America’s favourite fitness tracker takes on the world‘s leading smartwatches with the Fitbit Ionic. The one edge it has at the moment seems to be the 15-day headstart in its release ahead of the frontrunner Apple Watch 3. Still, Ionic is an interesting addition to the smartwatch race and could well nudge wearable IoT into new territory.
Just weeks before of the new Apple Watch reveal Fitbit launched Ionic, its first proper smartwatch, into the smartwatch market. Suddenly the colourful fitness tracker evolved into a smartwatch complete with multiple clock faces, onboard music, a battery that lasts more than 4 days and makes contactless payments. Even for the uninitiated, it seems a fitness tracker is throwing down the gauntlet to leading smartwatch makers. A bold decision, but is it a wise one?
Into the fray
Known for its colourful wristbands, it was hailed the Swatch of its time. It tapped timely and successfully into the consumer’s fitness psyche in the early decade. With simplistic features that monitor heart rate, track sleeping patterns, count steps and calories, Fitbit confidently took the market leader position in wearables.
Fitbit recently struggled in the mass consumer shift to feature-rich devices. It blamed smartwatches for its revenue decline. Now with Ionic, Fitbit joins the game with a technically-complete smartwatch.
But how do its features add up next to its new rivals’?
Fitbit Ionic vs Apple Watch 3
Both now being equals as smartwatches, we put Ionic up against the Apple Watch as a fitness tracker. Here are some of Ionic’s key features next to the industry’s frontrunner.
Overall, Fitbit is the stronger of the two in automated tracking. This means Fitbit starts tracking any walking, running, cycling, and elliptical exercises automatically without any input. Users just have to gear up and go. The Apple Watch is less automated, but it recognizes a wider range of sports and exercises including bowling and skiing.
Both the Fitbit Ionic and Apple Watch lets you play with a variety of fun watchfaces. The Apple Watch, however, truly personalizes the user experience with a new Siri watchface which speaks to users, a detail which counts a lot for runners and swimmers – you don’t have to look at your watch all the time. And with the optional cellular capability, Apple Watch users can now leave both wallet and phone at home.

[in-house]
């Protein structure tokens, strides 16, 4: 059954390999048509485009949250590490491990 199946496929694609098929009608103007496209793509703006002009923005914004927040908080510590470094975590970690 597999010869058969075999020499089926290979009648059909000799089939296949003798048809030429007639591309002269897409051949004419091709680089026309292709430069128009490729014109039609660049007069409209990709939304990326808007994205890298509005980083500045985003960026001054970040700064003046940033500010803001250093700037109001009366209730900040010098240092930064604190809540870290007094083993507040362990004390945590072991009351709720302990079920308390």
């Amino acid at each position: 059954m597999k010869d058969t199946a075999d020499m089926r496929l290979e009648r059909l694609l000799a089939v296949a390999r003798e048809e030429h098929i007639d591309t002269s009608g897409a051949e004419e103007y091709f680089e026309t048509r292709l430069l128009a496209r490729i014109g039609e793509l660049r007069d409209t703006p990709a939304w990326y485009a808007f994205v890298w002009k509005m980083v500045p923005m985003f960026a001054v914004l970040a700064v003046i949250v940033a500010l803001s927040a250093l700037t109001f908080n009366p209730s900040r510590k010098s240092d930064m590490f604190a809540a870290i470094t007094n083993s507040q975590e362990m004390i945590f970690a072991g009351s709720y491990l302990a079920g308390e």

An interesting new bit in the Ionic is the Fitbit Coach, which programmes a series of workouts and provides feedback in real-time. These curricula of workouts also adapt accordingly to the user’s fitness and workout history, learning, and re-programming better-personalised workouts with time.
Apple has its own version of a coach – a convincingly more human feature called Smart Coaching which gives encouragement whenever the user needs. Like a personal trainer, it messages and motivates the user every morning, reports on progress, and gives suggestions on how to complete workout goals – these suggestions could be as simple as doing cartwheels with the kids.
Another debut in the smartwatch world is Fitbit’s oximeter sensors. They measure the amount of oxygen in the blood, a particularly useful data in tracking serious health conditions such as sleep apnea. The Apple version of heart tracking, later this year, will be able to identify potentially serious heart conditions such as atrial fibrillation, through the Apple Heart Study, a research initiative by Apple.
For many users, a fitness tracker’s battery life translates to stamina. Fitbit claims a reported 4 days from a single charge with 10 hours of GPS tracking. That’s more than double the 18 hours Apple Watch can promise with a 5-hour GPS tracking included.
Accurate estimates and lower errors
It’s no surprise that wrist-based wearables don’t make the most accurate fitness trackers. At best, they provide accurate estimates or lowest errors.
According to the Journal of Personalized Medicine published in May 2017, a research of 7 popular activity trackers found that Apple Watch had the lowest error rates while the Samsung Gear S2 has the highest. Fitbit’s accuracy sat somewhere in the middle. They also found that most of the devices measured heart rates accurately, but none provided a reliable calorie count.
Fitbit told Reuters Health that its trackers use a scientifically-validated estimate of (basal metabolic rate) based on height, weight, age, and gender information which users provide during account set-up. Fitbit’s claims will only stand the test of (a very short) time before the same researchers complete their current study of the 7 devices in a real-world environment.
Watch out for this one
It’s a brand new race for Fitbit as a smartwatch. But it’s early days – remember, the frontrunner Apple Watch is a little more than two years old. The entry of Fitbit, the more experienced contender, may well incite a more exciting outcome for wearables.